"Maybe it was the setting, an afternoon chat in the White House on Super Bowl Sunday. Maybe it was the fact that Barack Obama’s team had just helped free two injured Fox News correspondents from Egypt. But Bill O’Reilly didn’t put any points on the board. That’s not necessarily a criticism. For O’Reilly to have subjected the president to an enhanced interrogation would have struck precisely the wrong note. But strangely for the self-assured anchor, he raced through his questions as if the fourth quarter was running down and he was two touchdowns behind. Obama, relaxed and tieless, danced out of danger whenever O’Reilly tried to charge past the line of scrimmage. In the closing seconds, in fact, the Fox News host made a bid for presidential approval: 'I hope you think I’m fair to you.'" (TheDailyBeast)


"Last night, the vino was flowing as the the vanguard of fashion gathered for the Ecco Domani Fashion Foundation soiree at the Bowery Hotel to celebrate a 'Decade of Style.' A posse of past recipients, including Erin Fetherston and Prabal Gurung, passed the torch to the seven winners of the 2011 award -- M. Patmos, Mandy Coon, The Lake & Stars, Bibhu Mohaptra, Pamela Love, Native Son and Study NY. A couple of the Fashion Foundation's heavyweight coterie of judges popped by, like Sally Singer, Kim Hastreiter and Ruth Finley, as Robert Verdi ran the show. Partygoers nursing Pinot Grigio wove through the mannequins donning fabulous frocks from past winners peppered the spacious, couch-lined space. 'I'm trying to think who I don't have a crush on,' Julie Gilhart said while mulling her favorite Fashion Foundation winner." (Fashionweekdaily)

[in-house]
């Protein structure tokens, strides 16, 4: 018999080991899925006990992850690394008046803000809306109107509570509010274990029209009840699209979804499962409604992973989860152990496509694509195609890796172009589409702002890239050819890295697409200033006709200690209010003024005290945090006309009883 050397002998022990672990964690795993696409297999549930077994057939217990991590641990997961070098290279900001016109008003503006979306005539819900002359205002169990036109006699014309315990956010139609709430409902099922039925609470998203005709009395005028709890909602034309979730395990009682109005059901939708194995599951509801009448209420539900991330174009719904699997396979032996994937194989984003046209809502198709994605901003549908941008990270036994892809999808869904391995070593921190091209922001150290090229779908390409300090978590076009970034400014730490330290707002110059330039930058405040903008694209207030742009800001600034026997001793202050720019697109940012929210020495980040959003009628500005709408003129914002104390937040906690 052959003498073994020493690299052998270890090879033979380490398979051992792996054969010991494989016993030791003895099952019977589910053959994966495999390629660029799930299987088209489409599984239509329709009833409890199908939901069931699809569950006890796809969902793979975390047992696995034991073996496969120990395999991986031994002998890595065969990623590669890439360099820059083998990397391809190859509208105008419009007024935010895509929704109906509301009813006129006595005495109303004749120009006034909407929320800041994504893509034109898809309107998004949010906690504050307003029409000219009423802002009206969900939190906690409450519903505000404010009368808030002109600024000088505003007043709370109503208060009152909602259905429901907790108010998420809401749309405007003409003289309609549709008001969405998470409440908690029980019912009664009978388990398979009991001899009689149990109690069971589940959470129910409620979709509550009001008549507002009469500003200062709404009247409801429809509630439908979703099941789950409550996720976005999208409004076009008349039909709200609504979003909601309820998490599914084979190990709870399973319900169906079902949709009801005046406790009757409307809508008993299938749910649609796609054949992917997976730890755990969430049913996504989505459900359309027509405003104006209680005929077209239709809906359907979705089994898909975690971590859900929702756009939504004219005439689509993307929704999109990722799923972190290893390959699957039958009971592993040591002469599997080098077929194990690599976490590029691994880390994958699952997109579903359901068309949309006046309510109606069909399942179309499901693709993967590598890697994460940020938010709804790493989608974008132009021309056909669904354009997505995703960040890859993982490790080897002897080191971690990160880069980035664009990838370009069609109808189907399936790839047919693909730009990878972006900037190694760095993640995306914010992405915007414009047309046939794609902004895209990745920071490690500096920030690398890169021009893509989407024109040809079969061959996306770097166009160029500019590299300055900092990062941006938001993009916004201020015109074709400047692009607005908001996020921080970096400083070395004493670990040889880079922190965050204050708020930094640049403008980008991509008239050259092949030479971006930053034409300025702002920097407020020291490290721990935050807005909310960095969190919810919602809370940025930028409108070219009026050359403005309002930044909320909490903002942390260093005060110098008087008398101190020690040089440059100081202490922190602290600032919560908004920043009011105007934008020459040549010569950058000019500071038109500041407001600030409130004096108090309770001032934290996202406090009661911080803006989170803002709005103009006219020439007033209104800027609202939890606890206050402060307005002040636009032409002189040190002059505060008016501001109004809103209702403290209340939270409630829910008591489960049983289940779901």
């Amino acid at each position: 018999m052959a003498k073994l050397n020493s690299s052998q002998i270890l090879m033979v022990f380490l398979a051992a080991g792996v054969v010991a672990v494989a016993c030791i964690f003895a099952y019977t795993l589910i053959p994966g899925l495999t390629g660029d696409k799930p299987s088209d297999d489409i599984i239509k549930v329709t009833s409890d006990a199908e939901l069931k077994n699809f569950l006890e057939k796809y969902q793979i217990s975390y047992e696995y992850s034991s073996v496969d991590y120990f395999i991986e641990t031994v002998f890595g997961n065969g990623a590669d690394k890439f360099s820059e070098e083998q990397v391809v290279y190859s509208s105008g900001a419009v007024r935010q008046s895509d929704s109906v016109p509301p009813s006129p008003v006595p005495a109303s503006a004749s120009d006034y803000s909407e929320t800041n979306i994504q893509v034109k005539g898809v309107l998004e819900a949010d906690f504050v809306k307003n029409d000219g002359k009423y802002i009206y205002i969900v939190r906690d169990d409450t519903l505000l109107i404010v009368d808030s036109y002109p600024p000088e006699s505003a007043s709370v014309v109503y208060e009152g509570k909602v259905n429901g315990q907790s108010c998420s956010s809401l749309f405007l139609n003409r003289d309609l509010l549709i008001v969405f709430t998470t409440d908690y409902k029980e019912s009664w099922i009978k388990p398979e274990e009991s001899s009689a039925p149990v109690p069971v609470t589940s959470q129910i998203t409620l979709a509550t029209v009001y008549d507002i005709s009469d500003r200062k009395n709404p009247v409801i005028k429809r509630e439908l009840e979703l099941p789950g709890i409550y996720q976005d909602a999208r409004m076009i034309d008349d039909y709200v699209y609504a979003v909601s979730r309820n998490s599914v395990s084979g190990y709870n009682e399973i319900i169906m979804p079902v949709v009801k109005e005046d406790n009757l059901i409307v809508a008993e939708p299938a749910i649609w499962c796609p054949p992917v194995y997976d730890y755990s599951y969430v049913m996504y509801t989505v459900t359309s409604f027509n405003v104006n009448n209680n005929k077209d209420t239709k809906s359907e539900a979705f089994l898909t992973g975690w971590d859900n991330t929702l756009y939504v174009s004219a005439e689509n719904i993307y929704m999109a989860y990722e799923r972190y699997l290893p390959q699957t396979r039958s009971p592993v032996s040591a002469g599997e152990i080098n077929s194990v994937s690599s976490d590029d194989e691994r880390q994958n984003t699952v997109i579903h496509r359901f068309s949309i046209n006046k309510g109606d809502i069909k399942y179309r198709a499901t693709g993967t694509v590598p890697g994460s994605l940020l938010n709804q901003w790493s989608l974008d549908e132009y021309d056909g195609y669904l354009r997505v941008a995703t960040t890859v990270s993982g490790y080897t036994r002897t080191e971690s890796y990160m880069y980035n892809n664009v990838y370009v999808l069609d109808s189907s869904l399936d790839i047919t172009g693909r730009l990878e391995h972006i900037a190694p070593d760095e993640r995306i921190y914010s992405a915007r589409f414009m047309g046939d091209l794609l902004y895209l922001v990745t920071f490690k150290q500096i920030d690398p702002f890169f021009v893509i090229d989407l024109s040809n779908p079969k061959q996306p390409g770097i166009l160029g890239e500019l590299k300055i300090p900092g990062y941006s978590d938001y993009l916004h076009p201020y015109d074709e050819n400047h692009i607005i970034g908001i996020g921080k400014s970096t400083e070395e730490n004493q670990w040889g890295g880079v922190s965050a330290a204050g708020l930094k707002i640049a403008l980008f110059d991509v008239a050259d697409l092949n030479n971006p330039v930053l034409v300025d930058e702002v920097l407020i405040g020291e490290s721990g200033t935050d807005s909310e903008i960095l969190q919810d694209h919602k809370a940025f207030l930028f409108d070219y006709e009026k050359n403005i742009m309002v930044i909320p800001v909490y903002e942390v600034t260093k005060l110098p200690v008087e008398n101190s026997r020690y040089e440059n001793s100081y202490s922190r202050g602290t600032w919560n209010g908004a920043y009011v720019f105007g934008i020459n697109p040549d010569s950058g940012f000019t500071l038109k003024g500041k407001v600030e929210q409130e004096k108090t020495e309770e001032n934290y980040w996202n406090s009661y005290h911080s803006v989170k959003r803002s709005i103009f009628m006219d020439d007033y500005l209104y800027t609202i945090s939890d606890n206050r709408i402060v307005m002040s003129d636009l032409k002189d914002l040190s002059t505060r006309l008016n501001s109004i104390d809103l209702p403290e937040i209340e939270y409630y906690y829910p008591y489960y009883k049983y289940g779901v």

"Arianna Huffington’s best-selling biographies of Maria Callas (1981) and Pablo Picasso (1988) both open with anecdotes intended to illuminate an essential truth about the subject’s fate. Were she to write her own life, Huffington said not long ago, she would begin in the spring of 1969. Huffington—then Stassinopoulos—and her mother, Elli, had moved from Athens to London, where they lived in a rented flat in Manchester Square, so that Arianna could take the entrance exams for Cambridge. (She had resolved to attend the university a couple of years earlier, after seeing a picture of it in a magazine. 'It was a perfect example of what we now call visualization,' she later wrote.) Finally, one afternoon, a telegram arrived: 'AWARDED. GIRTON. EXHIBITION.' Neither Arianna nor her mother understood the term 'exhibition,' so they called Arianna’s tutor, who explained that she had won a partial scholarship to Girton College. Huffington entered Cambridge that fall. She lived in a single room, with a heater she fed with shillings. Her Greek-inflected English was better suited to the classroom than to the class prejudices of her fellow-students. 'One day, I said something in a group like horseback riding,' she said recently, 'and I was literally laughed at, like, ‘What other kind of riding is there? Donkey riding?’" (NewYorker)